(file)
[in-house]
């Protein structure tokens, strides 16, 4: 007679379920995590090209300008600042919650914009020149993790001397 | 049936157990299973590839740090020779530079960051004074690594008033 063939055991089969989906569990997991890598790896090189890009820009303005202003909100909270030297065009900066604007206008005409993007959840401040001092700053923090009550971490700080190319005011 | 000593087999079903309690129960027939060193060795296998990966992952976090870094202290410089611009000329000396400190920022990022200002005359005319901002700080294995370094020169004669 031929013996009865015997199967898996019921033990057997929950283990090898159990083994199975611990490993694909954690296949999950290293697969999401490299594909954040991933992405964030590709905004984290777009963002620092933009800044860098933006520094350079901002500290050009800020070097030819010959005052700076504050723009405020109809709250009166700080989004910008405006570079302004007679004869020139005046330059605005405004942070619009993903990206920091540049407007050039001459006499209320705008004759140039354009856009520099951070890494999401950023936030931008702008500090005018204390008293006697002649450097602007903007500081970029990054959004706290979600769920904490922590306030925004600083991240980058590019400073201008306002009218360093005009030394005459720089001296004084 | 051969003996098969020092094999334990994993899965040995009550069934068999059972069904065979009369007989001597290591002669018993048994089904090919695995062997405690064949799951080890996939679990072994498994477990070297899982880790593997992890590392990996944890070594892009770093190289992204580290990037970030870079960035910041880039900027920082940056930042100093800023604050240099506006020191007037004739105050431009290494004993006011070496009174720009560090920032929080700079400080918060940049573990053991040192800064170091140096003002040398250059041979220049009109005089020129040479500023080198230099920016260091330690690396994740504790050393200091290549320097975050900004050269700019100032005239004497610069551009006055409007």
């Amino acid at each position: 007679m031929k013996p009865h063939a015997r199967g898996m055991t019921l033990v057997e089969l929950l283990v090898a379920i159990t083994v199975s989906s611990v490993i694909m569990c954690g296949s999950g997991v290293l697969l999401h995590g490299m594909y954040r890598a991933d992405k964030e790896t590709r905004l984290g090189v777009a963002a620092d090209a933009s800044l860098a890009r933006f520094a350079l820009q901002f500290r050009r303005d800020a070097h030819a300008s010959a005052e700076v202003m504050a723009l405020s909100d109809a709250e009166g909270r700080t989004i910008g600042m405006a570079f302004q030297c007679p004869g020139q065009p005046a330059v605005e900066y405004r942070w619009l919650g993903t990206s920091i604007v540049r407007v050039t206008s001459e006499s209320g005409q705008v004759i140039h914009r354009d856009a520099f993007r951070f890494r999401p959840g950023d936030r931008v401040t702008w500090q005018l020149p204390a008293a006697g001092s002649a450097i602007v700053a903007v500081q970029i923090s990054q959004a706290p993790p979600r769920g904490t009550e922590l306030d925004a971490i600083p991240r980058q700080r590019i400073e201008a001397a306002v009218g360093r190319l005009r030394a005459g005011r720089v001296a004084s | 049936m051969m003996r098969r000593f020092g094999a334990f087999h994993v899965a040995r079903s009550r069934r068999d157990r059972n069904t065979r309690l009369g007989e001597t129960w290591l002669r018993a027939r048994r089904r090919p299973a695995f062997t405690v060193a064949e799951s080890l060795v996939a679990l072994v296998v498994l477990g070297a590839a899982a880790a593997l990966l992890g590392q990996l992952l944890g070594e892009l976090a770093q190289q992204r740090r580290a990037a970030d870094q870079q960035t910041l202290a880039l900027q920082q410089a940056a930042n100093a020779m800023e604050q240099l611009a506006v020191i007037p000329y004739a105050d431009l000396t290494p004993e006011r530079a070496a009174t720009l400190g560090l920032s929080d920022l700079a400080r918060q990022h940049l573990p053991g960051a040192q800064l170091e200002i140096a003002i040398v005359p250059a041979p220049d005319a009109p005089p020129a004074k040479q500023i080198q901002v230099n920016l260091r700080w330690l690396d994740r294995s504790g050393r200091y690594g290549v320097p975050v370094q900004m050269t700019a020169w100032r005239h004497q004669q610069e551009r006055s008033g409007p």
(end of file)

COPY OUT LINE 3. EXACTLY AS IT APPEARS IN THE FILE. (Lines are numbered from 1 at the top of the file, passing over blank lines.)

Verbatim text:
């Amino acid at each position: 007679m031929k013996p009865h063939a015997r199967g898996m055991t019921l033990v057997e089969l929950l283990v090898a379920i159990t083994v199975s989906s611990v490993i694909m569990c954690g296949s999950g997991v290293l697969l999401h995590g490299m594909y954040r890598a991933d992405k964030e790896t590709r905004l984290g090189v777009a963002a620092d090209a933009s800044l860098a890009r933006f520094a350079l820009q901002f500290r050009r303005d800020a070097h030819a300008s010959a005052e700076v202003m504050a723009l405020s909100d109809a709250e009166g909270r700080t989004i910008g600042m405006a570079f302004q030297c007679p004869g020139q065009p005046a330059v605005e900066y405004r942070w619009l919650g993903t990206s920091i604007v540049r407007v050039t206008s001459e006499s209320g005409q705008v004759i140039h914009r354009d856009a520099f993007r951070f890494r999401p959840g950023d936030r931008v401040t702008w500090q005018l020149p204390a008293a006697g001092s002649a450097i602007v700053a903007v500081q970029i923090s990054q959004a706290p993790p979600r769920g904490t009550e922590l306030d925004a971490i600083p991240r980058q700080r590019i400073e201008a001397a306002v009218g360093r190319l005009r030394a005459g005011r720089v001296a004084s | 049936m051969m003996r098969r000593f020092g094999a334990f087999h994993v899965a040995r079903s009550r069934r068999d157990r059972n069904t065979r309690l009369g007989e001597t129960w290591l002669r018993a027939r048994r089904r090919p299973a695995f062997t405690v060193a064949e799951s080890l060795v996939a679990l072994v296998v498994l477990g070297a590839a899982a880790a593997l990966l992890g590392q990996l992952l944890g070594e892009l976090a770093q190289q992204r740090r580290a990037a970030d870094q870079q960035t910041l202290a880039l900027q920082q410089a940056a930042n100093a020779m800023e604050q240099l611009a506006v020191i007037p000329y004739a105050d431009l000396t290494p004993e006011r530079a070496a009174t720009l400190g560090l920032s929080d920022l700079a400080r918060q990022h940049l573990p053991g960051a040192q800064l170091e200002i140096a003002i040398v005359p250059a041979p220049d005319a009109p005089p020129a004074k040479q500023i080198q901002v230099n920016l260091r700080w330690l690396d994740r294995s504790g050393r200091y690594g290549v320097p975050v370094q900004m050269t700019a020169w100032r005239h004497q004669q610069e551009r006055s008033g409007p």